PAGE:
More on water resources and GATS

OMB Watch has posted a notice on something we rarely think about, and take for granted.

The Raw Sewage Overflow Right-to-Know Act (H.R. 2452), introduced by Reps. Tim Bishop (D-NY) and Frank LoBiondo (R-NJ) on May 23, requires sewage treatment facilities to notify the public, public health officials and any other downstream “affected entities” when there is a sewage overflow within 24 hours of the incident. A Senate companion bill (S. 2080) was introduced by Sen. Frank Lautenberg☼ (D-NJ) on Sept. 20.
The long-standing but little-known problem of sewage spillage in waterways is a major cause of illnesses stemming from waterborne contaminants. American Rivers, a national advocacy organization, estimates that over 850 billion gallons of raw sewage are released every year. Rainstorms easily overwhelm sewage systems, and broken or clogged pipes contribute to the 23,000-75,000 raw sewage overflows every year. Federal clean water funding has plummeted under the Bush administration, and the already strained sewage systems further deteriorate every year. EPA estimates between 1.8 million and 3.5 million people become sick due to recreational contact with sewage-contaminated water. With no national requirement for public notification, the majority of states do not have regulations or policies in place, and most Americans have no idea when it is not safe to be in the water.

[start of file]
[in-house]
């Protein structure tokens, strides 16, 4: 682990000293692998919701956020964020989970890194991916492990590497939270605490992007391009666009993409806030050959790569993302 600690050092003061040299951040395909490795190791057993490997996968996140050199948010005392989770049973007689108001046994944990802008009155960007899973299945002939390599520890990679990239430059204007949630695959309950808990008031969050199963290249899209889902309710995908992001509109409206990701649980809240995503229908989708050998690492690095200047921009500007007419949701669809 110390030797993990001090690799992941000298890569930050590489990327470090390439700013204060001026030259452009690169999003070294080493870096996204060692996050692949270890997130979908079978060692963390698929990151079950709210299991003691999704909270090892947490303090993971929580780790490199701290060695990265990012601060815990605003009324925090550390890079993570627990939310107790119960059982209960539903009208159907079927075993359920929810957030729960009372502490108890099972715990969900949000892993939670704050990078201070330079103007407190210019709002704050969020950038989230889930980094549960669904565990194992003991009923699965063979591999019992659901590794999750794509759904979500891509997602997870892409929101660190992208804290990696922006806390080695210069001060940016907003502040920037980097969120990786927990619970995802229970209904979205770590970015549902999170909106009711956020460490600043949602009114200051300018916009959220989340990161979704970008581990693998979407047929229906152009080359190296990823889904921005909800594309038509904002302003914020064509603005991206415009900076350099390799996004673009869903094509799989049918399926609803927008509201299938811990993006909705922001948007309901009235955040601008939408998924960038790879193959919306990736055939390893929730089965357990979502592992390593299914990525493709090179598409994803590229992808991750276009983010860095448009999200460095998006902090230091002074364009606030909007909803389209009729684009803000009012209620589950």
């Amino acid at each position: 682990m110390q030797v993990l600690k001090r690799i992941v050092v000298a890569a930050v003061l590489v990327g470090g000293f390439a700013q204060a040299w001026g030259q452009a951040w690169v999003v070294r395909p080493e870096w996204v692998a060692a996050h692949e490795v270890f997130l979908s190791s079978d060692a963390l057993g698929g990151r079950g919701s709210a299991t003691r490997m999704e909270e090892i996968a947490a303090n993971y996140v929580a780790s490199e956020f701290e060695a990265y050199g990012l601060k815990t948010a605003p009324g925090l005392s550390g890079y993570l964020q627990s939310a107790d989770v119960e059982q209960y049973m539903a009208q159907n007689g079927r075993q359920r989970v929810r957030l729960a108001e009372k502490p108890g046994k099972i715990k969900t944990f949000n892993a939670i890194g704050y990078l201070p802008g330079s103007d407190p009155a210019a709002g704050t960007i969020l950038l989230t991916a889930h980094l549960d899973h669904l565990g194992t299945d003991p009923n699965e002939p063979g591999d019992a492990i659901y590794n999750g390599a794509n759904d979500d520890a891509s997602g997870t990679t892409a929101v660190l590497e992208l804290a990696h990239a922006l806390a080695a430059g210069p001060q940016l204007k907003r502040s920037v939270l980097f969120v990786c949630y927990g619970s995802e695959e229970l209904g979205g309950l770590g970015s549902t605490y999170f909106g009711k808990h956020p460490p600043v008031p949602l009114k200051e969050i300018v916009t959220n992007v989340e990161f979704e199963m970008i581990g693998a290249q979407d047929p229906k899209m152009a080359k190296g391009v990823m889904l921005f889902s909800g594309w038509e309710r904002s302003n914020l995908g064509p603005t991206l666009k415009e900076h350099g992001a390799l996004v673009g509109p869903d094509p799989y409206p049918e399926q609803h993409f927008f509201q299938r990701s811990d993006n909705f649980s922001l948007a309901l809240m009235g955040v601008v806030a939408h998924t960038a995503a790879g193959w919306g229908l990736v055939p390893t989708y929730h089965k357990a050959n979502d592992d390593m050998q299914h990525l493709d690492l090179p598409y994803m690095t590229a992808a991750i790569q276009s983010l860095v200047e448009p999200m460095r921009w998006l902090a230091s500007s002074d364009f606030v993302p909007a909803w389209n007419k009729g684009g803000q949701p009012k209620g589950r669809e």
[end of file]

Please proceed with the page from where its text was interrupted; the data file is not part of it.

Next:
In the GATS agreements, sewerage is part of an industry that comes under accessible categories for international and national privatization, while purifying drinking water does not. But it is part of the aging infrastructure that is rarely mentioned, and one wonders how much it is worth.